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Thursday, 8 March 2018

President: March 1968 a struggle for independence

  |   Observances marking the 50th anniversary of the March 1968 student protests at the University of Warsaw Observances marking the 50th anniversary of the March 1968 student protests at the University of Warsaw Observances marking the 50th anniversary of the March 1968 student protests at the University of Warsaw Observances marking the 50th anniversary of the March 1968 student protests at the University of Warsaw Observances marking the 50th anniversary of the March 1968 student protests at the University of Warsaw Observances marking the 50th anniversary of the March 1968 student protests at the University of Warsaw Observances marking the 50th anniversary of the March 1968 student protests at the University of Warsaw Observances marking the 50th anniversary of the March 1968 student protests at the University of Warsaw Observances marking the 50th anniversary of the March 1968 student protests at the University of Warsaw Observances marking the 50th anniversary of the March 1968 student protests at the University of Warsaw Observances marking the 50th anniversary of the March 1968 student protests at the University of Warsaw Observances marking the 50th anniversary of the March 1968 student protests at the University of Warsaw Observances marking the 50th anniversary of the March 1968 student protests at the University of Warsaw Observances marking the 50th anniversary of the March 1968 student protests at the University of Warsaw Observances marking the 50th anniversary of the March 1968 student protests at the University of Warsaw Observances marking the 50th anniversary of the March 1968 student protests at the University of Warsaw Observances marking the 50th anniversary of the March 1968 student protests at the University of Warsaw A special meeting, held within the framework of an educational project of the President's Office called "Lessons on the Republic of Poland" A special meeting, held within the framework of an educational project of the President's Office called "Lessons on the Republic of Poland" A special meeting, held within the framework of an educational project of the President's Office called "Lessons on the Republic of Poland" A special meeting, held within the framework of an educational project of the President's Office called "Lessons on the Republic of Poland" A special meeting, held within the framework of an educational project of the President's Office called "Lessons on the Republic of Poland" A special meeting, held within the framework of an educational project of the President's Office called "Lessons on the Republic of Poland" A special meeting, held within the framework of an educational project of the President's Office called "Lessons on the Republic of Poland"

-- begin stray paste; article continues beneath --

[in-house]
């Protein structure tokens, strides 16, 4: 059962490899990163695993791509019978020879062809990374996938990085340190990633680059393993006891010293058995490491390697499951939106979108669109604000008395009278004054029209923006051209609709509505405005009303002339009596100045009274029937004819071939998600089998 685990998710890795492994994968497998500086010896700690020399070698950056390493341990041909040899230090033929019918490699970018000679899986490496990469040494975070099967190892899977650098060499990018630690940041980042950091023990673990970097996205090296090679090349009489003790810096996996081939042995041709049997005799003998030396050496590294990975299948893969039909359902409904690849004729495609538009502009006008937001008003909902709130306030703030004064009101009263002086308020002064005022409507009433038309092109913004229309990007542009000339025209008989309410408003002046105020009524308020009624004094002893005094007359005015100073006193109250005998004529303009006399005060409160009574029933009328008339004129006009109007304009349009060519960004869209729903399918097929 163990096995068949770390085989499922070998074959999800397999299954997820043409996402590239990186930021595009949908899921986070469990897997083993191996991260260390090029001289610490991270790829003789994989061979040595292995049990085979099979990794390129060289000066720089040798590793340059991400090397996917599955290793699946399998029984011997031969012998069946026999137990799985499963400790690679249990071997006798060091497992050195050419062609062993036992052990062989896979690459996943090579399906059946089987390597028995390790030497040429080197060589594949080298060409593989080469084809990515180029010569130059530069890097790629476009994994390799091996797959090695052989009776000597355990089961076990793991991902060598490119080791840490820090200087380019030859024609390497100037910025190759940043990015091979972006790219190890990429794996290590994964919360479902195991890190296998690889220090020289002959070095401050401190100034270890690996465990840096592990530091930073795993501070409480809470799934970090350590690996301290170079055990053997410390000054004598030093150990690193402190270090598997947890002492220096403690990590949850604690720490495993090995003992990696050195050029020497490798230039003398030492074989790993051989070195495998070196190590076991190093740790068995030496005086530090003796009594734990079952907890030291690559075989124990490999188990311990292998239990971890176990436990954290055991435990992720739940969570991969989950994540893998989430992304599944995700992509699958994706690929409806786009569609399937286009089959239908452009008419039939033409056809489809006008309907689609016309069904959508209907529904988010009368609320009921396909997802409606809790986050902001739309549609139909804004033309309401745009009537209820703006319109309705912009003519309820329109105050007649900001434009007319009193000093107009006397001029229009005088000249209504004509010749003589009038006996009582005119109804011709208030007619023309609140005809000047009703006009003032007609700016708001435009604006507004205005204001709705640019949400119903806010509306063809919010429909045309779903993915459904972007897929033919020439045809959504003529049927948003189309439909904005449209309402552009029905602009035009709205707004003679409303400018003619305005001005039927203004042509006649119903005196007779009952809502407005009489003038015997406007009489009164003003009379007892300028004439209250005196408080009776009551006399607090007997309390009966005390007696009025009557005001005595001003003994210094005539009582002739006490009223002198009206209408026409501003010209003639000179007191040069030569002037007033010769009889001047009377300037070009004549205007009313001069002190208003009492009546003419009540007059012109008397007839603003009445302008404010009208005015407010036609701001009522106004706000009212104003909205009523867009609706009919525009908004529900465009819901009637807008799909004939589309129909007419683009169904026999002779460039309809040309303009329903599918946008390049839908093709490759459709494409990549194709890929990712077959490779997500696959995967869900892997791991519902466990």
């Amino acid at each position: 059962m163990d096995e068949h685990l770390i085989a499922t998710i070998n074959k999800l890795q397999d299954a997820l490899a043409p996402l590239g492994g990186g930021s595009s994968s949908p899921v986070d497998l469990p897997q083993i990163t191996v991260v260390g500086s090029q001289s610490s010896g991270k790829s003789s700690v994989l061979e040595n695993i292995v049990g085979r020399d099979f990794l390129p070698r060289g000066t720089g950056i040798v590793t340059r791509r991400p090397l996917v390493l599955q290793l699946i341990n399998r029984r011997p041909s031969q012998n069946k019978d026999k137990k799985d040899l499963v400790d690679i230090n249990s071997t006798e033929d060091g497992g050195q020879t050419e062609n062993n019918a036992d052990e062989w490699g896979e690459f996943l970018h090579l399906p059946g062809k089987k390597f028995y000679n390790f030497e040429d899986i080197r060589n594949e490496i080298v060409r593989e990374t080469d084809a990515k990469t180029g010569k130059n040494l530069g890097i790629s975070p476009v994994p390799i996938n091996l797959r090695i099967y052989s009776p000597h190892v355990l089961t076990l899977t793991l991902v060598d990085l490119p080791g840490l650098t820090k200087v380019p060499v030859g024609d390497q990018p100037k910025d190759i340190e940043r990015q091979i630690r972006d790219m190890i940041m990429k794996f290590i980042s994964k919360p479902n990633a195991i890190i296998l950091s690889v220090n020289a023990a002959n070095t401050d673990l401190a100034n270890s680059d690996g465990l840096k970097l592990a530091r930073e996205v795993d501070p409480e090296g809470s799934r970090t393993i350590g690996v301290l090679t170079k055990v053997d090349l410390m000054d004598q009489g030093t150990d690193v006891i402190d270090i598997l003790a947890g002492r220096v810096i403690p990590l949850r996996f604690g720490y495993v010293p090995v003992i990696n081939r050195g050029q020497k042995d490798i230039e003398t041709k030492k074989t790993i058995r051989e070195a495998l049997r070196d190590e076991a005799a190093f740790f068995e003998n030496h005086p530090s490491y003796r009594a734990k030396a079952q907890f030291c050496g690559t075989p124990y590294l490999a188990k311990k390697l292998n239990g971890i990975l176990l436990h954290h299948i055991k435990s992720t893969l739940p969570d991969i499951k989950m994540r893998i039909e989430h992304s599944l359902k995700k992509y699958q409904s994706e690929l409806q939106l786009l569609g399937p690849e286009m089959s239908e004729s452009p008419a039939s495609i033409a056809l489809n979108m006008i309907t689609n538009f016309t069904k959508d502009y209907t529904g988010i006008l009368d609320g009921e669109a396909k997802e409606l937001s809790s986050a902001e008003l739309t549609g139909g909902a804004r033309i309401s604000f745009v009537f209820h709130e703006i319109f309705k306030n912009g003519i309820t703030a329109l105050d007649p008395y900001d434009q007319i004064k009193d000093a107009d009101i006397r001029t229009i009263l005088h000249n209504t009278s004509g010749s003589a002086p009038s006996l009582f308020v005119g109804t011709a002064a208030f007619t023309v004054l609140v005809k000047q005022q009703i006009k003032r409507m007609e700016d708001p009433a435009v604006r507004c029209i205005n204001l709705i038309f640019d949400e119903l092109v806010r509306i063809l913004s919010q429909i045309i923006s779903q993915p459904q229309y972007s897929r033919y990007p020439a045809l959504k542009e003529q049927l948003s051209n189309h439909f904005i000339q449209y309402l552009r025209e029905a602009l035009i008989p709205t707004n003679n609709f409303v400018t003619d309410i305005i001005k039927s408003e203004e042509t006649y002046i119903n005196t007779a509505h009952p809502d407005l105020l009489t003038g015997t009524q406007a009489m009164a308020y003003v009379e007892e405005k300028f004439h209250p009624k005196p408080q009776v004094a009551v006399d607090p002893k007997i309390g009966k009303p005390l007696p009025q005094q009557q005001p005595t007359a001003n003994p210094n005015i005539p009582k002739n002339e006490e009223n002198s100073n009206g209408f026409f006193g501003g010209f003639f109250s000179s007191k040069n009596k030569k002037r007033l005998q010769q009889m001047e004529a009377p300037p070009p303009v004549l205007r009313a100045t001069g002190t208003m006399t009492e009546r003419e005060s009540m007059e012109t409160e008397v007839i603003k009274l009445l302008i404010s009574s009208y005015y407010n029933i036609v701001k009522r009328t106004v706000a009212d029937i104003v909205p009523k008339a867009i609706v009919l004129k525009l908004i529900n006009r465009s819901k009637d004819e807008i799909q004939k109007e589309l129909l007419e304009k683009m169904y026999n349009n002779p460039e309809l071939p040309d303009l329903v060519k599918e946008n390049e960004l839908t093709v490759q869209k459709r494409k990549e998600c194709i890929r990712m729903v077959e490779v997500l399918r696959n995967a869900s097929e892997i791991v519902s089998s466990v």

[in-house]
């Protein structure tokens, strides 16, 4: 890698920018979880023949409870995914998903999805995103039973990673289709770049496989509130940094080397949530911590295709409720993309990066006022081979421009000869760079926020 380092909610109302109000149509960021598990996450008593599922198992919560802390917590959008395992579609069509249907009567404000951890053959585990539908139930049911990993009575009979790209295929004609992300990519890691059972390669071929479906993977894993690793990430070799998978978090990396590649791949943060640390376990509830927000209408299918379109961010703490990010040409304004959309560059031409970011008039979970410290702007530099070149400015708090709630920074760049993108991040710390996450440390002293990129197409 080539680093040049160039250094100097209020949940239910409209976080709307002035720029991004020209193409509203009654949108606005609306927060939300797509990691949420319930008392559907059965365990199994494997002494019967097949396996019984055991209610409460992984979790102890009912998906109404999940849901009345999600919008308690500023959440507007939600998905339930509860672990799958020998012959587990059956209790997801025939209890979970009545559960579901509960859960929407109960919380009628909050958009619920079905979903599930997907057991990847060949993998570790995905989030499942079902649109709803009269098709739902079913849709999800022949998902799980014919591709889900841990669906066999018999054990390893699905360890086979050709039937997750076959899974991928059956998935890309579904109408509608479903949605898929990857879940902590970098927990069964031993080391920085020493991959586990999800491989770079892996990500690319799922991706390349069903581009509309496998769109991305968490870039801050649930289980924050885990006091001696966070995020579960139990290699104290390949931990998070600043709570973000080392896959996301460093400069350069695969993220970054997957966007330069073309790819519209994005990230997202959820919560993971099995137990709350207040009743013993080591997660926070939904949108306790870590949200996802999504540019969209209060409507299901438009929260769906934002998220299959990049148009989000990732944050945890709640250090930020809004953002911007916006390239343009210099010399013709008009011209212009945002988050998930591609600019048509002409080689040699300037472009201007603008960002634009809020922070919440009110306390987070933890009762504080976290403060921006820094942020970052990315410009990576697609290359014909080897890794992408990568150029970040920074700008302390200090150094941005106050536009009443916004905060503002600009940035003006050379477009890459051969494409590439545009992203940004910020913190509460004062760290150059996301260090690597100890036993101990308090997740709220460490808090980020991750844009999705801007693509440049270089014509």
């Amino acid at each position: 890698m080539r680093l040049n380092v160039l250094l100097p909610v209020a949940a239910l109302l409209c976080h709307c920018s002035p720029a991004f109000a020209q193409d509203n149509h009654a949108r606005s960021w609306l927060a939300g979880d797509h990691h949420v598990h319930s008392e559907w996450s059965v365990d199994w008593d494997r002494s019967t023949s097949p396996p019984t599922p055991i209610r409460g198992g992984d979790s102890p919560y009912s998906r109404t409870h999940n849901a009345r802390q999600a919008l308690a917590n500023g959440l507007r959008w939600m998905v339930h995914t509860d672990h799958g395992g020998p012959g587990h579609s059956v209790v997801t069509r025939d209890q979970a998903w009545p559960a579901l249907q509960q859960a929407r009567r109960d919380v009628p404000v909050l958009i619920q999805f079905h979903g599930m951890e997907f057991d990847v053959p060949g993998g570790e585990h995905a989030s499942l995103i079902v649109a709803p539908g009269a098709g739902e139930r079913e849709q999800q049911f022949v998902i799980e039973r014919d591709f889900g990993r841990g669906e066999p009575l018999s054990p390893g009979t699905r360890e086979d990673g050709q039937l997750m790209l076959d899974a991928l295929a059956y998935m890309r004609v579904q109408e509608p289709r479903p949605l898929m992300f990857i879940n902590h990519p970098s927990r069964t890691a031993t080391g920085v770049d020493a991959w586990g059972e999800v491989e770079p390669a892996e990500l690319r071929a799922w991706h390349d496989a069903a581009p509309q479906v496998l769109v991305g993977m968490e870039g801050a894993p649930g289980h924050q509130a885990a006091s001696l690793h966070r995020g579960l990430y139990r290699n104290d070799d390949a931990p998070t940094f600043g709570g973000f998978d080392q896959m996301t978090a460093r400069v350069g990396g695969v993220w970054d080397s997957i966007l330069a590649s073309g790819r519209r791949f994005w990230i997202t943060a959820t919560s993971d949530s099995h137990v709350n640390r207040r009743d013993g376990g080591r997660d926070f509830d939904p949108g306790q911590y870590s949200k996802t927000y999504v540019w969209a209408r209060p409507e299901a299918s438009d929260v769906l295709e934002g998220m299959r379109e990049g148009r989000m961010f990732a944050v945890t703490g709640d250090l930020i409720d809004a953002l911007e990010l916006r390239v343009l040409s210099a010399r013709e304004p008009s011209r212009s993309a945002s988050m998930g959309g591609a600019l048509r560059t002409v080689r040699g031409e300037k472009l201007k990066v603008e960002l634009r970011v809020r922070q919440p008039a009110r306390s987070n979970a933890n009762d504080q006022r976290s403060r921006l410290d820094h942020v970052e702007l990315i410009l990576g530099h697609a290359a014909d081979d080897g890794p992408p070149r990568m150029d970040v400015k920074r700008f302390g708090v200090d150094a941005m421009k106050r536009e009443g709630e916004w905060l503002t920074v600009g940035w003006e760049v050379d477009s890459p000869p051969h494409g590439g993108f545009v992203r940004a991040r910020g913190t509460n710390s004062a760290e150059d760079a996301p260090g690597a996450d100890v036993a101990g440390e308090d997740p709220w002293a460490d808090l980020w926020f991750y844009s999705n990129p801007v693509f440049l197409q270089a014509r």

Polish President Andrzej Duda said on Thursday that the events of March 1968 "were undoubtedly the struggle for independence without censorship as there was no full independence in those days; there was censorship."

 

The President made the statement during observances marking the 50th anniversary of the March 1968 student protests at the University of Warsaw. The protests were followed by an anti-Semitic campaign which forced many of Poland's Jews to leave the country.

 

See also: Address by the President of the Republic of Poland at the commemoration of the 50th anniversary of March 1968 at the University of Warsaw "There was no full independence in those days; there was censorship. (...)Today, Poland is independent; there is no censorship. There is bread and freedom and everything the generation of my parents and grandparents were fighting for, President Duda went on to say.

 

"All those who showed great bravery during the March 1968 events are heroes of Polish freedom," the President said.

 

The head of state stressed that protesting students demanded independence without censorship from communists. "Of course, communists could not accept this demand, and that is why they ruthlessly crushed the student protests," Andrzej Duda said, adding that some of the protesting students were later imprisoned, like, for instance, Karol Modzelewski and Adam Michnik.

 

 

The President stressed that "we should never forget all these acts of courage", and explained he had in mind the years 1968, 1980 and 1981, and the entire 1980's marked by activities of independence and Solidarity underground organisations.